Submitting Institution

University of Cambridge

Unit of Assessment


Summary Impact Type


Research Subject Area(s)

Studies In Human Society: Demography
Language, Communication and Culture: Cultural Studies

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Summary of the impact

The `Bangla Stories' website is one of several outcomes of an ambitious, collaborative, inter-disciplinary research project on the Bengal diaspora, led by Dr Joya Chatterji of the Faculty of History and funded by the AHRC.

`Bangla Stories' encourages young people, in particular school children at Key Stage 3, to think about the history of migration and the experience of migrants. It stimulates classroom discussion about how and why people moved to Britain, survived, adapted and integrated there while remaining embedded in networks of community which often span the globe.

The website is the product of an effective ongoing collaboration between academics, think-tanks, schools, community organisers and civil society groups.

Underpinning research

Chatterji has had two periods of research in Cambridge, 1989-2000 (as research fellow and college lecturer at Trinity College) and 2007-13 (as University Lecturer and Reader). Her research in the first phase underpinned the project, and the particular work on the Bengal diaspora and `Bangla Stories' was conducted almost entirely in the second.

Chatterji's work on the consequences of the partition of India (3B) revealed fascinating patterns of movement, clustering and settlement among the millions displaced by it in 1947. It suggested that migration from the subcontinent to the west (mainly Britain) was part of the same process which stimulated the `forced' movement of refugees across the borders of new South Asian states.

To better understand these processes and the connections between them, while at the LSE Chatterji put together a team of academics, and in 2006 they were awarded a large, three-year AHRC grant. Besides Chatterji (PI), the team included Dr Claire Alexander and two post-doctoral research assistants. In 2006-7 they began preliminary research. In October 2007, the leadership of the project moved with Chatterji to Cambridge. Two more ad hoc research assistants were appointed between 2007-9, to assist with research in Bangladesh and Pakistan respectively.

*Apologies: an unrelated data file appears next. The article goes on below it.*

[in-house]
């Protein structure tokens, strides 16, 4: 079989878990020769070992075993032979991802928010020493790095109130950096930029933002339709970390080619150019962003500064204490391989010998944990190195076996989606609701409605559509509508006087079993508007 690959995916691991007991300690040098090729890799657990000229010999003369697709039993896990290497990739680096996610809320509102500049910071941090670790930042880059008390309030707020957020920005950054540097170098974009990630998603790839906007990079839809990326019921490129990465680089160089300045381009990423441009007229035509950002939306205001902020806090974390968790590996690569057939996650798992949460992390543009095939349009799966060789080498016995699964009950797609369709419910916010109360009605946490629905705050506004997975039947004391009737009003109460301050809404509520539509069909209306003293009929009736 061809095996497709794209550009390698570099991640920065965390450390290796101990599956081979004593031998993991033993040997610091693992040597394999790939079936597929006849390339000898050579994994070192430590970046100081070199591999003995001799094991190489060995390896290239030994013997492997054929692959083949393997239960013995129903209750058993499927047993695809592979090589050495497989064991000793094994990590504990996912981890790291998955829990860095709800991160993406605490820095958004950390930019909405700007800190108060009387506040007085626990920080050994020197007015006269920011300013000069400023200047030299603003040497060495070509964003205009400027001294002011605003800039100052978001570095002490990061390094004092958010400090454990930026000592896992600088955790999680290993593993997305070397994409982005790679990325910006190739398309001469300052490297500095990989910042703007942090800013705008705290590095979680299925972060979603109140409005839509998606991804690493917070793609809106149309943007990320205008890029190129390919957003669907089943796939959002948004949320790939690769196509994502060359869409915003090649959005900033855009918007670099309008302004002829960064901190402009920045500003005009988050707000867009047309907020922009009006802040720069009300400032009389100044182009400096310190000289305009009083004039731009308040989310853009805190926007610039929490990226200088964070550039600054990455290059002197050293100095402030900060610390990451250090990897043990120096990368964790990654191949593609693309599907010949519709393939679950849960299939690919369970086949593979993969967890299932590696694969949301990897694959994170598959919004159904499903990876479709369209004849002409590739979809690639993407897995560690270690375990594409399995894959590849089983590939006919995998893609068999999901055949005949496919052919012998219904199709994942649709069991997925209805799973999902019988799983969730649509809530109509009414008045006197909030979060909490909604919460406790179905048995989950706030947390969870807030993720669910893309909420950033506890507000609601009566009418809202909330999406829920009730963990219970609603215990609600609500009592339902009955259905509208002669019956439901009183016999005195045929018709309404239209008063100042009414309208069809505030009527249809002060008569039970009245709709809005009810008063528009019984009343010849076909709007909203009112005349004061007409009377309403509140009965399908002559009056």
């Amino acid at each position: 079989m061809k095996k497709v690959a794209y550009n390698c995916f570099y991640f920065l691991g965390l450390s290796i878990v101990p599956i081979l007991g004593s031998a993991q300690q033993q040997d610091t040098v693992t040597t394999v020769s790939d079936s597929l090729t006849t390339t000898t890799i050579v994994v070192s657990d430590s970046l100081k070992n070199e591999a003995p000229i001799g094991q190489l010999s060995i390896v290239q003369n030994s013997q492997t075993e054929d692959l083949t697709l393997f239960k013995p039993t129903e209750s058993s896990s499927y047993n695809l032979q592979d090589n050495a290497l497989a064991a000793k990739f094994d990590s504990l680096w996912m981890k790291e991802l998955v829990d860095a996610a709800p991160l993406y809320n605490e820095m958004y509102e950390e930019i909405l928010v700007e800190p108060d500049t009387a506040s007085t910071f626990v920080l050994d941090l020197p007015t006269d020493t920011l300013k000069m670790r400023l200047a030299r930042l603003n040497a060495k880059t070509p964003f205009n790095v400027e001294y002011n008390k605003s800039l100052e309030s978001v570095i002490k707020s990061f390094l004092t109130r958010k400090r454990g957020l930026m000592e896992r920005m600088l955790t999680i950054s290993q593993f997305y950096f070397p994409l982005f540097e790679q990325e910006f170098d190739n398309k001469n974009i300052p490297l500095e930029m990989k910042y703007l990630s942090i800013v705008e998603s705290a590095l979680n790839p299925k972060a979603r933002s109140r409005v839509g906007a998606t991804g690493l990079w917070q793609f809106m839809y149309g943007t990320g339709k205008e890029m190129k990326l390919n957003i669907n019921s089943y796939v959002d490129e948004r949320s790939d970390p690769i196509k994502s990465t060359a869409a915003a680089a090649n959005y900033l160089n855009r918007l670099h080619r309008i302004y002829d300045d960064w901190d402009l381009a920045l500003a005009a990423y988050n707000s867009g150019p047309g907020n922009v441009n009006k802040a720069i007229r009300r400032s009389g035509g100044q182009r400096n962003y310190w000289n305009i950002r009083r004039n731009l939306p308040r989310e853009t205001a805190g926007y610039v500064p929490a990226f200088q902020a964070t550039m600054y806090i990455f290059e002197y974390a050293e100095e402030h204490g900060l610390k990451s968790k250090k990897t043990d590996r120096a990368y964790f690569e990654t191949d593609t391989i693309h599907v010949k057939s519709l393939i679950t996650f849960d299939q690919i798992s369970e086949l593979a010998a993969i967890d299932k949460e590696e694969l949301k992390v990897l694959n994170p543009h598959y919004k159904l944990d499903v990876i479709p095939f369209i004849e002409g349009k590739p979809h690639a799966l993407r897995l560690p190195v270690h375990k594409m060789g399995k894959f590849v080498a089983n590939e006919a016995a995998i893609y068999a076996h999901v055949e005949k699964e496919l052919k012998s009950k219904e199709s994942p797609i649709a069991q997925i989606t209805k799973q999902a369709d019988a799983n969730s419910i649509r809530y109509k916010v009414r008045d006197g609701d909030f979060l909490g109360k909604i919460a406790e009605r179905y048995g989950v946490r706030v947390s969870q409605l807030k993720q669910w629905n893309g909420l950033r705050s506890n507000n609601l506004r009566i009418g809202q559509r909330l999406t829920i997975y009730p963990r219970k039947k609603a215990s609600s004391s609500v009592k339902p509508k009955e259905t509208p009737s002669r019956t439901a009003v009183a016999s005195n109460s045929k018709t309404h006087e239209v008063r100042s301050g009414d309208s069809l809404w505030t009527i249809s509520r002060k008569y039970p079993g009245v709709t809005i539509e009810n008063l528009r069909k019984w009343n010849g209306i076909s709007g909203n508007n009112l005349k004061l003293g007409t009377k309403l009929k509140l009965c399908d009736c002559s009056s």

The team chose to focus on Bengali Muslims, building on Chatterji's research on identity formation among this group (3A). Through a combination of macro-historical and micro-level empirical research at eight different sites in India, Bangladesh and Britain between 2007 and 2009, the project explored the complex factors that shaped their patterns of movement, settlement and identity-formation.

Among many exciting findings, the research enabled Chatterji to develop a new concept in migration studies, that of 'mobility capital'. She defines this as a `package' of goods possessed by migrants, made up, in varying proportions, of economic, cultural and social capital.

Besides personal (or familial) histories of mobility, the migrants also had other assets, which proved more decisive in determining whether they chose to move, or to stay on. The migrants — whether classified as `refugees or `economic migrants' — all had 1) transferable skills, 2) moveable assets, and 3) good health. 4) Moreover, they had few obligations — whether religious or familial — for the day-to-day care of other persons.